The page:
Skip to main content

National Science Foundation Awards $1.17 Million Grant to Support Research in Villanova University’s College of Liberal Arts and Sciences

Peatland bog

VILLANOVA, Pa. – The National Science Foundation (NSF) has awarded a $1,170,000 grant to Villanova University for support of a research project in the College of Liberal Arts and Sciences centered on the nitrogen cycles of peatland bogs and the effects of wildfires in boreal regions of western Canada. The project, entitled “RUI: Post-fire Nitrogen Cycling in Boreal Bogs—Critical Unknowns Explored,” is under the direction of R. Kelman Wieder, PhD and Melanie Vile, PhD in the Department of Biology.

Peatlands of the world, which include bogs, have been converting atmospheric carbon dioxide to organic carbon in the form of peat for thousands of years.  They are vital to global terrestrial carbon and nitrogen balances. Peatland bogs cover only three to four percent of the earth’s land surface, yet store over 125 billion tons of carbon as incompletely decomposed organic matter, or peat. 

“Peat bogs cover a large percentage of the landscape across northern Alberta, Canada, yet these ecosystems are under threat by a changing climate, an increase in wildfire extent and frequency, and increased atmospheric nitrogen deposition in rain and snow related to the ongoing development of the Alberta oil sands,” Dr. Wieder said. “We seek to understand how these threats interact to influence the ecological function of peat bogs, and in particular their ability of to continue to remove CO2 from the atmosphere into the coming decades.”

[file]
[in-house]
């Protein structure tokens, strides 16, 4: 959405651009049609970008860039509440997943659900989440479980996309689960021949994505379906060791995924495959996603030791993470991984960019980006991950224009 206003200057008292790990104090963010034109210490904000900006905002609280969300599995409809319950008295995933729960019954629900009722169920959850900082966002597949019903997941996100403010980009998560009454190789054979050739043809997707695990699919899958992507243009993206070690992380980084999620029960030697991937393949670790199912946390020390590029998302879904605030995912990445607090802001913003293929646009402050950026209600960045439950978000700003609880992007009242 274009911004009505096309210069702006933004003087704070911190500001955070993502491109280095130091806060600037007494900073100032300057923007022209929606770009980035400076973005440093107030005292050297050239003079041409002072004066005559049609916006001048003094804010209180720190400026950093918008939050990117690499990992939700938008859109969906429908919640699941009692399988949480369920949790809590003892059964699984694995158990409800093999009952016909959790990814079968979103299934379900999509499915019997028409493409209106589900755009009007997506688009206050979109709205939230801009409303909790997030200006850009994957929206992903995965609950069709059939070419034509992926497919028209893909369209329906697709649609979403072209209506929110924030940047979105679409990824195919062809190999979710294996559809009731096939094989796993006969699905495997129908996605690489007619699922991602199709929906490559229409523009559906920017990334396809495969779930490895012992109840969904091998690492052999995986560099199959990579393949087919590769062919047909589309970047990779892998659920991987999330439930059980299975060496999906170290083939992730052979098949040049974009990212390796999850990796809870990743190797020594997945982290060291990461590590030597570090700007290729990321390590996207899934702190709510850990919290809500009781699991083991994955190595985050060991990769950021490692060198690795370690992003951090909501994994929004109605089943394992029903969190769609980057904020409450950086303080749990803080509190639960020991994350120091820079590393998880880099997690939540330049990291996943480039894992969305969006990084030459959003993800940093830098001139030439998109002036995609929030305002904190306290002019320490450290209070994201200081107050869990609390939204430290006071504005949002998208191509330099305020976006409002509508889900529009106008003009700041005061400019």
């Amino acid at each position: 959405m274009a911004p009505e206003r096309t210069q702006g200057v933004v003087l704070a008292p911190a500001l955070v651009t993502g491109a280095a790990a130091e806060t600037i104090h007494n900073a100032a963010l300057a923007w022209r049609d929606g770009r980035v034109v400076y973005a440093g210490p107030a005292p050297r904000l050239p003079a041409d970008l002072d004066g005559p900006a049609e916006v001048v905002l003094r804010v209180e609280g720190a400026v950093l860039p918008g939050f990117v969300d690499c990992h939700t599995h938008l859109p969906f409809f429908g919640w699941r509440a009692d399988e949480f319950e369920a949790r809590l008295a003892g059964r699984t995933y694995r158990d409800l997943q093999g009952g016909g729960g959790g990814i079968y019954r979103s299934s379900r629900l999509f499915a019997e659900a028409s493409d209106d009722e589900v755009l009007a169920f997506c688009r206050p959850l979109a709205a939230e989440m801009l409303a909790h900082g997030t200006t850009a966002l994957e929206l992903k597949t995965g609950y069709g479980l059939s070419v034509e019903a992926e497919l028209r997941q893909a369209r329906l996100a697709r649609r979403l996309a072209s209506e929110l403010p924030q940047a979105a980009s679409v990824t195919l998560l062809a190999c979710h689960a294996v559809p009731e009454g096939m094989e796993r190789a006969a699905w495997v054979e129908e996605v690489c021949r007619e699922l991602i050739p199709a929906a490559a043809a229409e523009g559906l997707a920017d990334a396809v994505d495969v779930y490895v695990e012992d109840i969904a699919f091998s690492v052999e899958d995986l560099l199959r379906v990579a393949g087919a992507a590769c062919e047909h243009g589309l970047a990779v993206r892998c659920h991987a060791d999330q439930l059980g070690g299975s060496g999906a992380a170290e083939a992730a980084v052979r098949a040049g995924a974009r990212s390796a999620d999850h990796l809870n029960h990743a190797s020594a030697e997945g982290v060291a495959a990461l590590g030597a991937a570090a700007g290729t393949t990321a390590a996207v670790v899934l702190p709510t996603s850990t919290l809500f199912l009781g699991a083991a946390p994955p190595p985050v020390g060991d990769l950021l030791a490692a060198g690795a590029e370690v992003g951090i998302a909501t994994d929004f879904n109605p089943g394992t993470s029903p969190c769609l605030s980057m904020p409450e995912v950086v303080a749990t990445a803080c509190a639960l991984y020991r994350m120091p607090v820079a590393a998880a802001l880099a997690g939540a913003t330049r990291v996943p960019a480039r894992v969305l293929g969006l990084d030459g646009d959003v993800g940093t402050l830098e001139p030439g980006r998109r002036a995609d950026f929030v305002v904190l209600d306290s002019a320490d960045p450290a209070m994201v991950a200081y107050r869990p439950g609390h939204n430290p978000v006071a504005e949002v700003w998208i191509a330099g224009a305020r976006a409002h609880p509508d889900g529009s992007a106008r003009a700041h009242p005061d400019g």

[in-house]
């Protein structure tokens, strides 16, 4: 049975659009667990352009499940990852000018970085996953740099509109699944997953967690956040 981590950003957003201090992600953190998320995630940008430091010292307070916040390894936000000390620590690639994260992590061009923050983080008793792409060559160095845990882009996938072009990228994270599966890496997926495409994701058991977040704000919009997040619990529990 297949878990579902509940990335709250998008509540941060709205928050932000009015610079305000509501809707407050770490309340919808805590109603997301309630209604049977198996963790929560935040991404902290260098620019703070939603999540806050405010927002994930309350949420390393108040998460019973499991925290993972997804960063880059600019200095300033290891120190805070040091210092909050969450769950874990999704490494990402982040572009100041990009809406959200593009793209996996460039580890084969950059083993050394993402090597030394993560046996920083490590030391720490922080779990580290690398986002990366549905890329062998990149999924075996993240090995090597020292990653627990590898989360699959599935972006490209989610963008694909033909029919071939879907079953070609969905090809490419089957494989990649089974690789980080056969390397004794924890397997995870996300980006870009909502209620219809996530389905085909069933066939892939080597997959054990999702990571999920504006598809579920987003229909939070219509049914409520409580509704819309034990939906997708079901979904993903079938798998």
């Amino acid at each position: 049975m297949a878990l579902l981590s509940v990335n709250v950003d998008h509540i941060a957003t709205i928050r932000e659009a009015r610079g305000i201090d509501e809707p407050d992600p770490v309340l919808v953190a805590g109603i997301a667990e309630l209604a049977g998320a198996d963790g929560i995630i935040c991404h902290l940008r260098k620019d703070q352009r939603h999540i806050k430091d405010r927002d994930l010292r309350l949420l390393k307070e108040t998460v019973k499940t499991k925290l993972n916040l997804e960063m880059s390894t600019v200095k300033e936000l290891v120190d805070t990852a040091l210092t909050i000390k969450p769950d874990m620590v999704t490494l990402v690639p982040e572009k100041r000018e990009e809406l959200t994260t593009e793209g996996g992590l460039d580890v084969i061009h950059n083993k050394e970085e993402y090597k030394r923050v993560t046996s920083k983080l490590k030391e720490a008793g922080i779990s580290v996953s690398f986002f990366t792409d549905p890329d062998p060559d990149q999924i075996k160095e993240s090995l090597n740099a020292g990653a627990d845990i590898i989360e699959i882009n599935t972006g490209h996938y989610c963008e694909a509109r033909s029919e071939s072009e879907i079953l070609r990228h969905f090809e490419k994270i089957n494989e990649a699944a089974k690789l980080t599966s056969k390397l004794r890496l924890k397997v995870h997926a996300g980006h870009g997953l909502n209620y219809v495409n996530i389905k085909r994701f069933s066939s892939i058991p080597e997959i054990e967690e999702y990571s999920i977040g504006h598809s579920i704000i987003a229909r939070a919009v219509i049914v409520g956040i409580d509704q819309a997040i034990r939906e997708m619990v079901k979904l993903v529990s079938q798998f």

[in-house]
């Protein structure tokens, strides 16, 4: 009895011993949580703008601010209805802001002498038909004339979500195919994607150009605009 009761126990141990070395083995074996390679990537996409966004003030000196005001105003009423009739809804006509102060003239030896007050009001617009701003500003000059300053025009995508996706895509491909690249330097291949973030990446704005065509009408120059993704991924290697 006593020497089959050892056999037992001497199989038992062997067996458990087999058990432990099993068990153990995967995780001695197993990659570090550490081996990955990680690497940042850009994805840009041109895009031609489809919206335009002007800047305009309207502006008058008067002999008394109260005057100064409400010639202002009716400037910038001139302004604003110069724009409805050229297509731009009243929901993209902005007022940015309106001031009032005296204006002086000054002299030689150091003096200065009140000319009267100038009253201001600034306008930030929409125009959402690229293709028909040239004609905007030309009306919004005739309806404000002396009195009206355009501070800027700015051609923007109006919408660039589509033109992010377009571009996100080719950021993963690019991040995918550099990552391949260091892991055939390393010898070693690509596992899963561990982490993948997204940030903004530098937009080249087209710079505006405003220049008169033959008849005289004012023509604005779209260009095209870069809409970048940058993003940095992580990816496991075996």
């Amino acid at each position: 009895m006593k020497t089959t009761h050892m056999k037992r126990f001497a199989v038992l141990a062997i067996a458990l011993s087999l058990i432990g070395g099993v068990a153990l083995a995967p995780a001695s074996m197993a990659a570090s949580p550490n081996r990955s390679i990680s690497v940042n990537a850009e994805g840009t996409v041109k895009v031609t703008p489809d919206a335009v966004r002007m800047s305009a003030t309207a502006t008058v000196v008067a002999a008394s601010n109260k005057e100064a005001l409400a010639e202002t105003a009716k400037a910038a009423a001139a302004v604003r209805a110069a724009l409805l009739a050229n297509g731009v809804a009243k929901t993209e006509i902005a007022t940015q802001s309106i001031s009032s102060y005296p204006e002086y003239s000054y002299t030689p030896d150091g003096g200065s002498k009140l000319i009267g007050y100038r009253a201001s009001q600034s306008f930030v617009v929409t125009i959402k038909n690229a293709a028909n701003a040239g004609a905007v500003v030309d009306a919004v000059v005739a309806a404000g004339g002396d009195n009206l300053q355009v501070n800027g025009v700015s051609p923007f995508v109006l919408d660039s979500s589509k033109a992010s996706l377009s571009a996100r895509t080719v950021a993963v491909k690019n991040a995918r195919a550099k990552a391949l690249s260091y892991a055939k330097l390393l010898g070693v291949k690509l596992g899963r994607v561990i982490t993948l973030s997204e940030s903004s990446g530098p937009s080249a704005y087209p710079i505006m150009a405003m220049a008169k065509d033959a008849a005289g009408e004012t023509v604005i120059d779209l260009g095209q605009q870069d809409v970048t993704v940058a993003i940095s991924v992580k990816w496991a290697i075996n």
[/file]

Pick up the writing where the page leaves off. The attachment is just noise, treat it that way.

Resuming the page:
It is becoming increasingly difficult to find regions of boreal peatland that are unmarred by human activities, yet these pristine ecosystems are necessary for continued carbon sequestration, which also offsets rising atmospheric carbon-dioxide. 

“Our research has afforded us the insight into biogeochemical conditions that acted as evolutionary constraints before the advent of regional-scale human impacts, and has begun to revolutionize the way we think about nitrogen cycling in these pristine systems,” said Dr. Vile. “Our research will have important implications for the vulnerability of global peatland carbon and nitrogen reservoirs in the face of ongoing, global environmental-change.”

The NSF award was effective March 15, 2013.  The research will support the participation of graduate and undergraduate students, who travel to Alberta each summer to work alongside Dr. Wieder and Dr. Vile on the project.

“This award from the National Science Foundation recognizes the importance of this project from a global perspective,” said Jean Ann Linney, PhD, Dean, Villanova University College of Liberal Arts and Sciences. “It will further our mission of offering increased opportunities for undergraduate students to participate in groundbreaking research projects alongside the College’s outstanding faculty, and supports Dr. Wieder and Dr. Vile in developing these students’ talents.” 

About Villanova University:
Since 1842, Villanova University’s Augustinian Catholic intellectual tradition has been the cornerstone of an academic community in which students learn to think critically, act compassionately and succeed while serving others.  There are more than 10,000 undergraduate, graduate and law students in the University's five colleges – the College of Liberal Arts and Sciences, the Villanova School of Business, the College of Engineering, the College of Nursing and the Villanova University School of Law. As students grow intellectually, Villanova prepares them to become ethical leaders who create positive change everywhere life takes them.